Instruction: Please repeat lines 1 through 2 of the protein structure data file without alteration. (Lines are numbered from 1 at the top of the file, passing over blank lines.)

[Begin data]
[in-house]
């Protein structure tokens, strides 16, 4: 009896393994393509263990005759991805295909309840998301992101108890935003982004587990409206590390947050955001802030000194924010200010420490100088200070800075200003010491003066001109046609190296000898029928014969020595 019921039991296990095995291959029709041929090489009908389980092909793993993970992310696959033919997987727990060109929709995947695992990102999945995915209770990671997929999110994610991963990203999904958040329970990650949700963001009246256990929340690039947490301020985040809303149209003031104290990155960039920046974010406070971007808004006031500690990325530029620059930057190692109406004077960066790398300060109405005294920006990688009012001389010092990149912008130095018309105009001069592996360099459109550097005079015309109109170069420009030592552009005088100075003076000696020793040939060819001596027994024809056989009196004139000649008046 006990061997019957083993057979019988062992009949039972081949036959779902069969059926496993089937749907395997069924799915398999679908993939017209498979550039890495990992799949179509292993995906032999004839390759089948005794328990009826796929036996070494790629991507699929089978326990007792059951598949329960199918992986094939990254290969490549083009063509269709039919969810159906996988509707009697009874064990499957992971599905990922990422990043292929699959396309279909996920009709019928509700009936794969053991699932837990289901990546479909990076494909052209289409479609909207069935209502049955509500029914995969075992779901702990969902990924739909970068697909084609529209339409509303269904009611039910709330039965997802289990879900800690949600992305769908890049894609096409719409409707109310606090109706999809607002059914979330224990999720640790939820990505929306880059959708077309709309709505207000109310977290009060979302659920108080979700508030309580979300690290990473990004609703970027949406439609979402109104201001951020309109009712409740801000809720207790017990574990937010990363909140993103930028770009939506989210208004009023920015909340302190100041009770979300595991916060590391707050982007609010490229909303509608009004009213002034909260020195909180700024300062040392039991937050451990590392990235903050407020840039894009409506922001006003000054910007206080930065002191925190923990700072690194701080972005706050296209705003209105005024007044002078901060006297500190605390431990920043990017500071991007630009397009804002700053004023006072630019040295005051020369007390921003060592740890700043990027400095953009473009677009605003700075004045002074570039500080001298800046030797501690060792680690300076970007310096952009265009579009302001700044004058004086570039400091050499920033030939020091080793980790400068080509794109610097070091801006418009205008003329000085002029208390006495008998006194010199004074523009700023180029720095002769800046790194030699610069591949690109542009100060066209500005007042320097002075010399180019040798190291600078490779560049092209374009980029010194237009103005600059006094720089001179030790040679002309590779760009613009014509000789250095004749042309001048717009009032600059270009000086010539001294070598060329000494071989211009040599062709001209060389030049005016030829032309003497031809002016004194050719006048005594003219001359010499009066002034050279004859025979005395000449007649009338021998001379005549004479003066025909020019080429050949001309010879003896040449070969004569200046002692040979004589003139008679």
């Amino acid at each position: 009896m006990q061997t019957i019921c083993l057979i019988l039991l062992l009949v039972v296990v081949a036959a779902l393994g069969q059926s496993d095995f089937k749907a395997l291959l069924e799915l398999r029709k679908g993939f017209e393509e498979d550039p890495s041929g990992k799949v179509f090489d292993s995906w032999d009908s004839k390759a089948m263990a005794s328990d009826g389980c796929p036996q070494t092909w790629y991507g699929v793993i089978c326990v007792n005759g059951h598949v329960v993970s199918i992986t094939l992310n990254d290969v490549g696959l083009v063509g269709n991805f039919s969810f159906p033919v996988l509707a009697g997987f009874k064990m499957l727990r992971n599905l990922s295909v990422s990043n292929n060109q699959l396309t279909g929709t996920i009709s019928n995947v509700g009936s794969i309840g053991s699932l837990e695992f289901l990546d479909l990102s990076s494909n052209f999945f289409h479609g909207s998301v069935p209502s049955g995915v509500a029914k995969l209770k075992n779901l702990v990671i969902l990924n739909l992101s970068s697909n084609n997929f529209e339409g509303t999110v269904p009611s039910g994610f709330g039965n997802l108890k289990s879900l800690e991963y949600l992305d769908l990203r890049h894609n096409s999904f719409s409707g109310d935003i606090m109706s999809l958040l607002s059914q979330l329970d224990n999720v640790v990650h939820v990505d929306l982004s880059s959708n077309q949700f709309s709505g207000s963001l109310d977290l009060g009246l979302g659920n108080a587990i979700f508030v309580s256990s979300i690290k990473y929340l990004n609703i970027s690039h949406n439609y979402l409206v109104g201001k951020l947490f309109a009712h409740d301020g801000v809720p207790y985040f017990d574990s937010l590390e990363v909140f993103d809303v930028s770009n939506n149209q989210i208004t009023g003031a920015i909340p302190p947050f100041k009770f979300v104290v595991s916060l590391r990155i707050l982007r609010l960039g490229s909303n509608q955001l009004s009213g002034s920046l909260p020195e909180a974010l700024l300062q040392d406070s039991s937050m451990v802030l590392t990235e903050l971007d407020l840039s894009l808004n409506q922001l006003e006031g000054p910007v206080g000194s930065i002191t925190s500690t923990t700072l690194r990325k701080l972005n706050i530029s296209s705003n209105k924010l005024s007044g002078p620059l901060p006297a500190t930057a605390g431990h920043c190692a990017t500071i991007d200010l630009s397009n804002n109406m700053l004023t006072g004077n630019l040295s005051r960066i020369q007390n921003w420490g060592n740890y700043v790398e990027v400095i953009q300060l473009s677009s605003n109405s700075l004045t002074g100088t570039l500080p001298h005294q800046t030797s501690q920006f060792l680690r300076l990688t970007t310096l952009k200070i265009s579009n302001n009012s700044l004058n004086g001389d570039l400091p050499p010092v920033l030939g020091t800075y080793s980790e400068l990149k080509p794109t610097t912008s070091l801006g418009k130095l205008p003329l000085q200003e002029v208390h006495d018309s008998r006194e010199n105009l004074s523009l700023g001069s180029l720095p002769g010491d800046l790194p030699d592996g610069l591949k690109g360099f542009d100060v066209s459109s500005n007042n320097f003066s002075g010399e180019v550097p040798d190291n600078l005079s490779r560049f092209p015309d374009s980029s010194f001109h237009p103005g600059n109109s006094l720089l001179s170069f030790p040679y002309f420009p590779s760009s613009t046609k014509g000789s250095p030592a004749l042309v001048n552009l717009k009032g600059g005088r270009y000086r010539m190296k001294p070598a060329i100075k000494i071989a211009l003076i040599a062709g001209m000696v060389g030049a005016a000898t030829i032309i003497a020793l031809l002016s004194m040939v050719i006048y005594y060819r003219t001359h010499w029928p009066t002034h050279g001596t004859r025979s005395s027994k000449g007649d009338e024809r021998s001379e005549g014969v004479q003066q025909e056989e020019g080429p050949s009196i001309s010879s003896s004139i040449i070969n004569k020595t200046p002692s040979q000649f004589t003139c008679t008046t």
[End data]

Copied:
[in-house]
């Protein structure tokens, strides 16, 4: 009896393994393509263990005759991805295909309840998301992101108890935003982004587990409206590390947050955001802030000194924010200010420490100088200070800075200003010491003066001109046609190296000898029928014969020595 019921039991296990095995291959029709041929090489009908389980092909793993993970992310696959033919997987727990060109929709995947695992990102999945995915209770990671997929999110994610991963990203999904958040329970990650949700963001009246256990929340690039947490301020985040809303149209003031104290990155960039920046974010406070971007808004006031500690990325530029620059930057190692109406004077960066790398300060109405005294920006990688009012001389010092990149912008130095018309105009001069592996360099459109550097005079015309109109170069420009030592552009005088100075003076000696020793040939060819001596027994024809056989009196004139000649008046 006990061997019957083993057979019988062992009949039972081949036959779902069969059926496993089937749907395997069924799915398999679908993939017209498979550039890495990992799949179509292993995906032999004839390759089948005794328990009826796929036996070494790629991507699929089978326990007792059951598949329960199918992986094939990254290969490549083009063509269709039919969810159906996988509707009697009874064990499957992971599905990922990422990043292929699959396309279909996920009709019928509700009936794969053991699932837990289901990546479909990076494909052209289409479609909207069935209502049955509500029914995969075992779901702990969902990924739909970068697909084609529209339409509303269904009611039910709330039965997802289990879900800690949600992305769908890049894609096409719409409707109310606090109706999809607002059914979330224990999720640790939820990505929306880059959708077309709309709505207000109310977290009060979302659920108080979700508030309580979300690290990473990004609703970027949406439609979402109104201001951020309109009712409740801000809720207790017990574990937010990363909140993103930028770009939506989210208004009023920015909340302190100041009770979300595991916060590391707050982007609010490229909303509608009004009213002034909260020195909180700024300062040392039991937050451990590392990235903050407020840039894009409506922001006003000054910007206080930065002191925190923990700072690194701080972005706050296209705003209105005024007044002078901060006297500190605390431990920043990017500071991007630009397009804002700053004023006072630019040295005051020369007390921003060592740890700043990027400095953009473009677009605003700075004045002074570039500080001298800046030797501690060792680690300076970007310096952009265009579009302001700044004058004086570039400091050499920033030939020091080793980790400068080509794109610097070091801006418009205008003329000085002029208390006495008998006194010199004074523009700023180029720095002769800046790194030699610069591949690109542009100060066209500005007042320097002075010399180019040798190291600078490779560049092209374009980029010194237009103005600059006094720089001179030790040679002309590779760009613009014509000789250095004749042309001048717009009032600059270009000086010539001294070598060329000494071989211009040599062709001209060389030049005016030829032309003497031809002016004194050719006048005594003219001359010499009066002034050279004859025979005395000449007649009338021998001379005549004479003066025909020019080429050949001309010879003896040449070969004569200046002692040979004589003139008679």